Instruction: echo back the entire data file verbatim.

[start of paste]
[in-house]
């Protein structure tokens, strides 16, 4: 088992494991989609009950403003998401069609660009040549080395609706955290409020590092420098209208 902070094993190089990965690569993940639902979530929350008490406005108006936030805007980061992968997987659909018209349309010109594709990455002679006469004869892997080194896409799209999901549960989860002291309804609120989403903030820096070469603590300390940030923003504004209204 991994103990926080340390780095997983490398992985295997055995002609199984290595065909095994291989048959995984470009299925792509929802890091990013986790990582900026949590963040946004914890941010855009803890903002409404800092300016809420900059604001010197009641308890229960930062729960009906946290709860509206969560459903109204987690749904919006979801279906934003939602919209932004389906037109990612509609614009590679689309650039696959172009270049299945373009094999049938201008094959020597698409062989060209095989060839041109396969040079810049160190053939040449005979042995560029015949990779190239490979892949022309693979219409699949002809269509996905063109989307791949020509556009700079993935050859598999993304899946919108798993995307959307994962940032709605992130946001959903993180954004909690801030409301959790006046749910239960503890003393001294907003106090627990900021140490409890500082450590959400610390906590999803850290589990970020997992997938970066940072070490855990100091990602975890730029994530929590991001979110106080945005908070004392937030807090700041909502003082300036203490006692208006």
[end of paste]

[in-house]
């Protein structure tokens, strides 16, 4: 088992494991989609009950403003998401069609660009040549080395609706955290409020590092420098209208 902070094993190089990965690569993940639902979530929350008490406005108006936030805007980061992968997987659909018209349309010109594709990455002679006469004869892997080194896409799209999901549960989860002291309804609120989403903030820096070469603590300390940030923003504004209204 991994103990926080340390780095997983490398992985295997055995002609199984290595065909095994291989048959995984470009299925792509929802890091990013986790990582900026949590963040946004914890941010855009803890903002409404800092300016809420900059604001010197009641308890229960930062729960009906946290709860509206969560459903109204987690749904919006979801279906934003939602919209932004389906037109990612509609614009590679689309650039696959172009270049299945373009094999049938201008094959020597698409062989060209095989060839041109396969040079810049160190053939040449005979042995560029015949990779190239490979892949022309693979219409699949002809269509996905063109989307791949020509556009700079993935050859598999993304899946919108798993995307959307994962940032709605992130946001959903993180954004909690801030409301959790006046749910239960503890003393001294907003106090627990900021140490409890500082450590959400610390906590999803850290589990970020997992997938970066940072070490855990100091990602975890730029994530929590991001979110106080945005908070004392937030807090700041909502003082300036203490006692208006």